Different types of bacteria live naturally in the vagina; normally the bacteria in the largest numbers are lactic acid bacteria. Lactic acid bacteria make lactic acid which maintains the normal low pH of the vagina, protecting against infection. When the number of lactic acid bacteria fall, pH levels rise, allowing growth of other bacteria.
The growth of the other, unwanted, bacteria can result in an embarrassing fishy smell, abnormal discharge and discomfort in the vagina. The growth of these bacteria is known as a condition called Bacterial Vaginosis or BV. BV is very common - experts estimate that at least 1 in 3 women, and perhaps most women, will develop BV at some point in their life.
BV is associated with:
- Having a longer than normal period.
- Having an IntraUterine Device (IUD’s, commonly known as the coil).
- Regular douching (washing out the vagina).
- Using perfumed intimate products (such as feminine washes, sprays etc)
- Having sex without a condom (sperm has a higher pH level than the vagina)
- Other causes can include having a new sexual partner (without using a condom), having multiple sexual partners (without using a condom), having a same sex sexual partner and changes in your hormone level (Teens experience disturbed hormone patterns when your periods first occur).
You do not have to be sexually active to get BV; women who have never had sex can still get BV. BV is a bacterial imbalance and is not caused by poor hygiene.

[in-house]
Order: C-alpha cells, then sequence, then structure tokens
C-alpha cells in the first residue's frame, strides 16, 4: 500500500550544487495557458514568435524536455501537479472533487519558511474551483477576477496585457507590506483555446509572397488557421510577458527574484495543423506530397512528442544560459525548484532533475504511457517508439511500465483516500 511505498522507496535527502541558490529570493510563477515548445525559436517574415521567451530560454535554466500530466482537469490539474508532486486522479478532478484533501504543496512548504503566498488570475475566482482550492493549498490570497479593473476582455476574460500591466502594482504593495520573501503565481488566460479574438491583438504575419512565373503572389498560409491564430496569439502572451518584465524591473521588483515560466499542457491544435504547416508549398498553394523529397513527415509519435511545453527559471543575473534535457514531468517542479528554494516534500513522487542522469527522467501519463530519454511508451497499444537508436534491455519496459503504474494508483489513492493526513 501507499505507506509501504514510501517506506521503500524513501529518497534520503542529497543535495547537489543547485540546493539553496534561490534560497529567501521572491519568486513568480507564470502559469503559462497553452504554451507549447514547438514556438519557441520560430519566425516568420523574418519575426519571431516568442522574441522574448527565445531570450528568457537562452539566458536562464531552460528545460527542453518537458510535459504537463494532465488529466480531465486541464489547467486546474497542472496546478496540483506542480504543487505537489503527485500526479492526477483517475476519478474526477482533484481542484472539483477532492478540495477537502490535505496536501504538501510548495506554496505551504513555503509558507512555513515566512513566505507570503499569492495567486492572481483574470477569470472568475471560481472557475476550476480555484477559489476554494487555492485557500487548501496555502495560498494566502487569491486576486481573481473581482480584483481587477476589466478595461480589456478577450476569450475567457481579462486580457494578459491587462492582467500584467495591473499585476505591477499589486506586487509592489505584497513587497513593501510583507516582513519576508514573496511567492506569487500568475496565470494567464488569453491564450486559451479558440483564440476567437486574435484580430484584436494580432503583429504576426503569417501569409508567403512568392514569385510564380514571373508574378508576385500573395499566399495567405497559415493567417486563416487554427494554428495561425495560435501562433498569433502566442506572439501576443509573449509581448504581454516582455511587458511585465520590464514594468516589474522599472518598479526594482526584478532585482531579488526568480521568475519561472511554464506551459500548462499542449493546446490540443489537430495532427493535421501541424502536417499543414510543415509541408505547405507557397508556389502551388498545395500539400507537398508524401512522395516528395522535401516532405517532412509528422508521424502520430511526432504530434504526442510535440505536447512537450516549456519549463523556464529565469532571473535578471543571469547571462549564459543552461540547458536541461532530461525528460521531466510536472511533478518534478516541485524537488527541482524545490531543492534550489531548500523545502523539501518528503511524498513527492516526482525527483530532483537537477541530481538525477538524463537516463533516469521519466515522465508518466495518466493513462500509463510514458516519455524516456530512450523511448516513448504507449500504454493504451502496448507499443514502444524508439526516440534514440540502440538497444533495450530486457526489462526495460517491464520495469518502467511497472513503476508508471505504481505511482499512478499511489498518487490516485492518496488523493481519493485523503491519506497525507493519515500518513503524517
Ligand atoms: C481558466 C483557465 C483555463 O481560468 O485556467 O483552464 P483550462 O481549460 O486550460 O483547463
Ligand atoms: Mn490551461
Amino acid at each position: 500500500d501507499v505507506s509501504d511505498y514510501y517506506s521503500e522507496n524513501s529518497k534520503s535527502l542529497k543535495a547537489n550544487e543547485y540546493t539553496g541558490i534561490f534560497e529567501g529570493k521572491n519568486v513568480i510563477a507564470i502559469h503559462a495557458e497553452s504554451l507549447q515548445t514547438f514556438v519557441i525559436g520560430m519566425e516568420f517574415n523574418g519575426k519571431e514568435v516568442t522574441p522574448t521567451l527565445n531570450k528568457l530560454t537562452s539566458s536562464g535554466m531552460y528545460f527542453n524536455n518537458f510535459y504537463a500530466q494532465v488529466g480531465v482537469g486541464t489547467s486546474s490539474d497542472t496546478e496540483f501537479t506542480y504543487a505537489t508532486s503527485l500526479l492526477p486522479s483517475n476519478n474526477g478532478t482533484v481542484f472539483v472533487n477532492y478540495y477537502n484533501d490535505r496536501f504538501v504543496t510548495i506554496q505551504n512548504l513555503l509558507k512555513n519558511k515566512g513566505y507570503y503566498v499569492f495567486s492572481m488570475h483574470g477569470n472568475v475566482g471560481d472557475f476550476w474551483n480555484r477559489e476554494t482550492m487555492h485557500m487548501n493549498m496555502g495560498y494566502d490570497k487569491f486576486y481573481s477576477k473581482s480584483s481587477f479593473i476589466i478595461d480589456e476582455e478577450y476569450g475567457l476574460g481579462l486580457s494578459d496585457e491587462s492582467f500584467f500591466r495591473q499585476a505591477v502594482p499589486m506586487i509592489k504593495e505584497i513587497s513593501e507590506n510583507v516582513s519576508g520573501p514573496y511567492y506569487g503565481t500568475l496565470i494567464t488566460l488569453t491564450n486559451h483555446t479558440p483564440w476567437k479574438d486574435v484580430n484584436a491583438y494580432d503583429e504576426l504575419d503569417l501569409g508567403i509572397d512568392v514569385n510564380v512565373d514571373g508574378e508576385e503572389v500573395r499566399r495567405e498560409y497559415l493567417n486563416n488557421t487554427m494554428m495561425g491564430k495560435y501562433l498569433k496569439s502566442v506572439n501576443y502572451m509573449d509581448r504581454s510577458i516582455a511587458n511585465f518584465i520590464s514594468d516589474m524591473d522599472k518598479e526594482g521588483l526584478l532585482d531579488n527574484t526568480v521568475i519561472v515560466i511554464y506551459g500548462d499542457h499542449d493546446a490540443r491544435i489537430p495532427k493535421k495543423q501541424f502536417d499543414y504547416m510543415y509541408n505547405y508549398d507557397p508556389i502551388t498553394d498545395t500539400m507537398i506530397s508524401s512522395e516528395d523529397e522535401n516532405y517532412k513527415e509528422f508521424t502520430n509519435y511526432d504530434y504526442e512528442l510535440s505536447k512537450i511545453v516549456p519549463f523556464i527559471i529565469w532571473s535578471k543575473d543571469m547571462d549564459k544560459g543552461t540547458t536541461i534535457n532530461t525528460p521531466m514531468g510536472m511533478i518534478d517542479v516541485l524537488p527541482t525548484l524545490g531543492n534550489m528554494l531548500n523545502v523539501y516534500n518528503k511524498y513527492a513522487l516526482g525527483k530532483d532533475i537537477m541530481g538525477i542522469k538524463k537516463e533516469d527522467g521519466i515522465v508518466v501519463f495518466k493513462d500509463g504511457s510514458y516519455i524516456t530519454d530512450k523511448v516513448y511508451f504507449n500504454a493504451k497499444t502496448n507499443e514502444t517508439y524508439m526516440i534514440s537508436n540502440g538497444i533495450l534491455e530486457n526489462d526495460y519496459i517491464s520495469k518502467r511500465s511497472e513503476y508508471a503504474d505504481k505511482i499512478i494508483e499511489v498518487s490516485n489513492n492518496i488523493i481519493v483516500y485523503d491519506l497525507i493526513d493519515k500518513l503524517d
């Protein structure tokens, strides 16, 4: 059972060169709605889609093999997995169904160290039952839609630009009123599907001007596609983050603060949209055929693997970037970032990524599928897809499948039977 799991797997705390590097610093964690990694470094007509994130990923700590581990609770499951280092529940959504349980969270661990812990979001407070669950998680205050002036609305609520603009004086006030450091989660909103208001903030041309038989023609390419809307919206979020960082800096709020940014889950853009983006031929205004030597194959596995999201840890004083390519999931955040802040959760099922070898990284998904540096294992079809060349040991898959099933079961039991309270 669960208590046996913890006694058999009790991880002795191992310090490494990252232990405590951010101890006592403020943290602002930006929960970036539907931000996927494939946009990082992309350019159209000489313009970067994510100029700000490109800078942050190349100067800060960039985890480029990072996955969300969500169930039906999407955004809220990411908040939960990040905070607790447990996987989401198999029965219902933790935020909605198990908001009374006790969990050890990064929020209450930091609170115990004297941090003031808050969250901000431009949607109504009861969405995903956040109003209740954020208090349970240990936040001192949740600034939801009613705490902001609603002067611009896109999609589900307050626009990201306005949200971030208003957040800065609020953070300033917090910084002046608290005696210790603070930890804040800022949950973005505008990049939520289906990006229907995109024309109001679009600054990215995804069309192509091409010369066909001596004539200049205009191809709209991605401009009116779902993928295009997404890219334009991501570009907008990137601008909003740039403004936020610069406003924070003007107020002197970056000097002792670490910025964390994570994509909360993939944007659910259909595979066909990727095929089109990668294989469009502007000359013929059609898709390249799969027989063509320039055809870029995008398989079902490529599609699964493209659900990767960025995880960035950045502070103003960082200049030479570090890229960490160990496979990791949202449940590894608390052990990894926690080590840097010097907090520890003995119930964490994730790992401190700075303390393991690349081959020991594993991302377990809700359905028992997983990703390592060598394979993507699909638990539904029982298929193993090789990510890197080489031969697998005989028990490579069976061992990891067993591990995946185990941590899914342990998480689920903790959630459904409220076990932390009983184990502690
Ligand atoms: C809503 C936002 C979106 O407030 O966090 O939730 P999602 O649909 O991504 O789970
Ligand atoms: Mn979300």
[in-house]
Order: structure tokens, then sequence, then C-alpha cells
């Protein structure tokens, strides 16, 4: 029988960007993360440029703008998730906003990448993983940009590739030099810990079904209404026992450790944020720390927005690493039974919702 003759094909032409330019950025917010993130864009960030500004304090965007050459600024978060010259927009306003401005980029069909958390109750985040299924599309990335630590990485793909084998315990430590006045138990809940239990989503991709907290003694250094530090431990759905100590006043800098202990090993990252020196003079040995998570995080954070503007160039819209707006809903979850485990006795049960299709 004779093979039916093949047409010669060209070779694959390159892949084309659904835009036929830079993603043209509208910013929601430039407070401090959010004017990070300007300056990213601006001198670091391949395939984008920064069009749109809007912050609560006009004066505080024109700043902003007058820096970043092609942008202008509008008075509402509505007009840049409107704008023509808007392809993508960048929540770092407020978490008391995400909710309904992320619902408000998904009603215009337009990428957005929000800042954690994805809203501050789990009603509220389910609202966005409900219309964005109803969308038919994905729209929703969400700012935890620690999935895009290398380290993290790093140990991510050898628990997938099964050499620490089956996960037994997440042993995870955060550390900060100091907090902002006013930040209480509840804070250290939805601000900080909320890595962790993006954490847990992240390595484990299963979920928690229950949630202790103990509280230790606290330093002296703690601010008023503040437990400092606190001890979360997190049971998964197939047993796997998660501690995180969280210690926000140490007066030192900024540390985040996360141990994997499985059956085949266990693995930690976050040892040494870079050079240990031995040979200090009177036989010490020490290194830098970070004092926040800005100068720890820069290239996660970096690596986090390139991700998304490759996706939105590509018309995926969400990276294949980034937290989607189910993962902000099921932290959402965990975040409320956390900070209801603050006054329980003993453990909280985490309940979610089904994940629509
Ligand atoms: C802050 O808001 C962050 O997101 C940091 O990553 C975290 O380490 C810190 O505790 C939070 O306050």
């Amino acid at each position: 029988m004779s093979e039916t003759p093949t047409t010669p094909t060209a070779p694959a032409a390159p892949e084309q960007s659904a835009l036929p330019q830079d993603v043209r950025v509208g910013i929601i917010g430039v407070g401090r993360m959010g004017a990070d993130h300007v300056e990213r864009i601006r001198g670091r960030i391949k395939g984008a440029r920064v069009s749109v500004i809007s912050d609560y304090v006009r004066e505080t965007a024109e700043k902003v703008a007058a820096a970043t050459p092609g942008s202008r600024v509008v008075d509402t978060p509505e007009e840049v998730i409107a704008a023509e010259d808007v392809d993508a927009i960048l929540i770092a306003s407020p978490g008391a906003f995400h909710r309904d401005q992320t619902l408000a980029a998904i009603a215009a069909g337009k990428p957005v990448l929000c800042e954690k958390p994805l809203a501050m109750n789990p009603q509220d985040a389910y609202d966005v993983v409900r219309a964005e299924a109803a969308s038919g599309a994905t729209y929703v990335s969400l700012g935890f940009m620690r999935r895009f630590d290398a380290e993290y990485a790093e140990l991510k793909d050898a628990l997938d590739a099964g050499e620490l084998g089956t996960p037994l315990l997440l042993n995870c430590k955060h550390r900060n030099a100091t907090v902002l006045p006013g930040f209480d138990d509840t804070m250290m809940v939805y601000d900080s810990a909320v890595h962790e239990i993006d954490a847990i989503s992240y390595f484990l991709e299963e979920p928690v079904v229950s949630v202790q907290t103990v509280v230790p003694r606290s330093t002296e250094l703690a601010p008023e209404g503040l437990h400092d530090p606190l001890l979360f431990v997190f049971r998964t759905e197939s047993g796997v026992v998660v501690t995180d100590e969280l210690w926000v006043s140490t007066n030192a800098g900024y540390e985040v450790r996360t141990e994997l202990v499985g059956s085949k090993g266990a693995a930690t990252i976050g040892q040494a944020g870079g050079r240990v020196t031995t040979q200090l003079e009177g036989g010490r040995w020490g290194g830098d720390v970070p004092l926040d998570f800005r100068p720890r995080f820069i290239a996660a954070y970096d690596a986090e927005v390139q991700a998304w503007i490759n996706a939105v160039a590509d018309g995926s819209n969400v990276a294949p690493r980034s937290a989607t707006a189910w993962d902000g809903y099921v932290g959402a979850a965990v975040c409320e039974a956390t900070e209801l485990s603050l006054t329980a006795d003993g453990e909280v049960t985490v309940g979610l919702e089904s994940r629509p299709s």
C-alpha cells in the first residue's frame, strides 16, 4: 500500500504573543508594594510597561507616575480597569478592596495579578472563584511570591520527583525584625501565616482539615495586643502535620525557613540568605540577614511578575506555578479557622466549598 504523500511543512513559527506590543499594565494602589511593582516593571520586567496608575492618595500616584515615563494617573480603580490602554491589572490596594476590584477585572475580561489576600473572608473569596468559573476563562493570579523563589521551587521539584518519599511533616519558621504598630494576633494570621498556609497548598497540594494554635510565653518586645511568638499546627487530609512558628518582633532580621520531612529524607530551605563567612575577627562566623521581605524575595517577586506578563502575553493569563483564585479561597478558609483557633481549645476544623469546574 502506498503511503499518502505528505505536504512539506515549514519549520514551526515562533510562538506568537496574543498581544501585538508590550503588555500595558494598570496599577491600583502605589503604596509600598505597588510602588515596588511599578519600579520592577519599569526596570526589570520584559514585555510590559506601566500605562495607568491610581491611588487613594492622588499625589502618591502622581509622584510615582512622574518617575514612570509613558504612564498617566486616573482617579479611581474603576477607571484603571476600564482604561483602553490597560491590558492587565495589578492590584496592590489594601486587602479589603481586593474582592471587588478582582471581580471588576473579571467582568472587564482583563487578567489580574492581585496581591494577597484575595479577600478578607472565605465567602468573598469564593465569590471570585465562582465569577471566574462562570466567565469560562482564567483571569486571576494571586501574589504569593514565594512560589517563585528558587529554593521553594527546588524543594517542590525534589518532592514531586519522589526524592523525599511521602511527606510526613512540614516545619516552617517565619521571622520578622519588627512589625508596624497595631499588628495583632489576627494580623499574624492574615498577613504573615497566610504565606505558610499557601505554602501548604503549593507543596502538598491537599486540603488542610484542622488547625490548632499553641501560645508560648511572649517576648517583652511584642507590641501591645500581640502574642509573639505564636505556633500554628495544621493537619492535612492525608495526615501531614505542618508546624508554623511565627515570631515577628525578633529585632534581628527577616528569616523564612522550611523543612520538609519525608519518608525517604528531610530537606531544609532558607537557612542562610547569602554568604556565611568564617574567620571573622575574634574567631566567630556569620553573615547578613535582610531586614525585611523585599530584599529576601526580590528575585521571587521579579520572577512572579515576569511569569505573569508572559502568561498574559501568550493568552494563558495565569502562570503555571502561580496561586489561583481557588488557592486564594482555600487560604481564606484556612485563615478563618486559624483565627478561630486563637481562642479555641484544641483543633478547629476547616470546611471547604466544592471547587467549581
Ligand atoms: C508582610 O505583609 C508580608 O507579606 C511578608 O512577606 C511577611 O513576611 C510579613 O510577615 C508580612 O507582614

Most people think that Thrush is the most common type of vaginal infection, but BV is actually the most common condition in women of childbearing age – it’s about twice as common as Thrush.
Tackling the problem:
If you think you have BV, there are a number of things you can do:
- If you are happy to see your doctor, then they might prescribe you antibiotics. Some doctors will want to take a swab from your vagina to send to the laboratory for diagnosis; some will diagnose from your description of your symptoms.
- The antibiotics are likely to cure the condition; however they may destroy most of the bacteria in your vagina. When the bacteria grow back again it can be difficult to get the right balance between the normal bacteria you need, and the unwanted bacteria, so you could get BV again.
- Some women try yogurt or other home remedies to relieve their symptoms. These can help, but tend not to be completely effective. They can also be messy.
- Balance Activ™ Vaginal Gel is a new product containing both lactic acid to immediately restore pH level of the vagina, and glycogen to encourage the growth of the normal bacteria.
What If I Don't Do Anything?
If you don’t do anything the symptoms could go away on their own, but there’s no guarantee. It is unusual for BV to cause problems in women who are otherwise healthy, and not pregnant.
However, recent research has shown that women with BV have a higher chance of getting Pelvic Inflammatory Disease (which can lead to infertility). Having BV has also been linked to an increased chance for women to catch STI’s e.g. chlamydia. In particular research has shown that it is easier for women to catch and transmit HIV if they have BV.
When To See Your Doctor:
You should consult your doctor if:
- Your symptoms get worse.
- You experience pain.
- The discomfort does not go away.
- The discharge is blood-stained.
Your doctor can take a swab sample from your vagina which will be sent to the laboratory for analysis. Other tests may also be done to rule out other causes of vaginal discharge. The results will confirm whether you have BV, or another condition. Your doctor can then advise you on the best course of action.
BV in Pregnancy:
If you are (or you think you might be) pregnant, you should consult your doctor if you have any of symptoms of a vaginal infection during your pregnancy.
If you have BV while you are pregnant it could cause you to miscarry, or could cause the baby to be born prematurely.